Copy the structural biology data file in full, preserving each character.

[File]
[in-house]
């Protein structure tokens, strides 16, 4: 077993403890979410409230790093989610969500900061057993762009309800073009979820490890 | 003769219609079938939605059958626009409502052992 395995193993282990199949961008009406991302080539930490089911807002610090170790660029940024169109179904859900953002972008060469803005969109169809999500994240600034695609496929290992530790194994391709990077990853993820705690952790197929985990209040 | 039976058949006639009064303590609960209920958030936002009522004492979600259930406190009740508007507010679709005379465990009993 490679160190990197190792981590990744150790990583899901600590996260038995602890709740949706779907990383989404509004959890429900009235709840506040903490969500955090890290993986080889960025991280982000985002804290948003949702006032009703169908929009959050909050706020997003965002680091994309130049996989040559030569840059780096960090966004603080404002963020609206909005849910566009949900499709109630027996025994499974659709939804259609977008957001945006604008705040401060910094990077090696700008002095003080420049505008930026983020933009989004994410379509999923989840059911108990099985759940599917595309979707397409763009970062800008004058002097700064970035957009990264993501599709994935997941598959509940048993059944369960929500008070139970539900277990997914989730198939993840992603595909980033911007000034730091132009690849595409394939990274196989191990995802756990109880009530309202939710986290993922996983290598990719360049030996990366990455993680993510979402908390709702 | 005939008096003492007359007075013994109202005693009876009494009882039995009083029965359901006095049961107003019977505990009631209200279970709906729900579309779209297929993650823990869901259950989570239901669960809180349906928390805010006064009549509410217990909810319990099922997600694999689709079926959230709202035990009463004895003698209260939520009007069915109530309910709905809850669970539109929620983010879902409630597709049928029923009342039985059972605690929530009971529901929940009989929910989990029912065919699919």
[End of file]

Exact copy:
[in-house]
């Protein structure tokens, strides 16, 4: 077993403890979410409230790093989610969500900061057993762009309800073009979820490890 | 003769219609079938939605059958626009409502052992 395995193993282990199949961008009406991302080539930490089911807002610090170790660029940024169109179904859900953002972008060469803005969109169809999500994240600034695609496929290992530790194994391709990077990853993820705690952790197929985990209040 | 039976058949006639009064303590609960209920958030936002009522004492979600259930406190009740508007507010679709005379465990009993 490679160190990197190792981590990744150790990583899901600590996260038995602890709740949706779907990383989404509004959890429900009235709840506040903490969500955090890290993986080889960025991280982000985002804290948003949702006032009703169908929009959050909050706020997003965002680091994309130049996989040559030569840059780096960090966004603080404002963020609206909005849910566009949900499709109630027996025994499974659709939804259609977008957001945006604008705040401060910094990077090696700008002095003080420049505008930026983020933009989004994410379509999923989840059911108990099985759940599917595309979707397409763009970062800008004058002097700064970035957009990264993501599709994935997941598959509940048993059944369960929500008070139970539900277990997914989730198939993840992603595909980033911007000034730091132009690849595409394939990274196989191990995802756990109880009530309202939710986290993922996983290598990719360049030996990366990455993680993510979402908390709702 | 005939008096003492007359007075013994109202005693009876009494009882039995009083029965359901006095049961107003019977505990009631209200279970709906729900579309779209297929993650823990869901259950989570239901669960809180349906928390805010006064009549509410217990909810319990099922997600694999689709079926959230709202035990009463004895003698209260939520009007069915109530309910709905809850669970539109929620983010879902409630597709049928029923009342039985059972605690929530009971529901929940009989929910989990029912065919699919």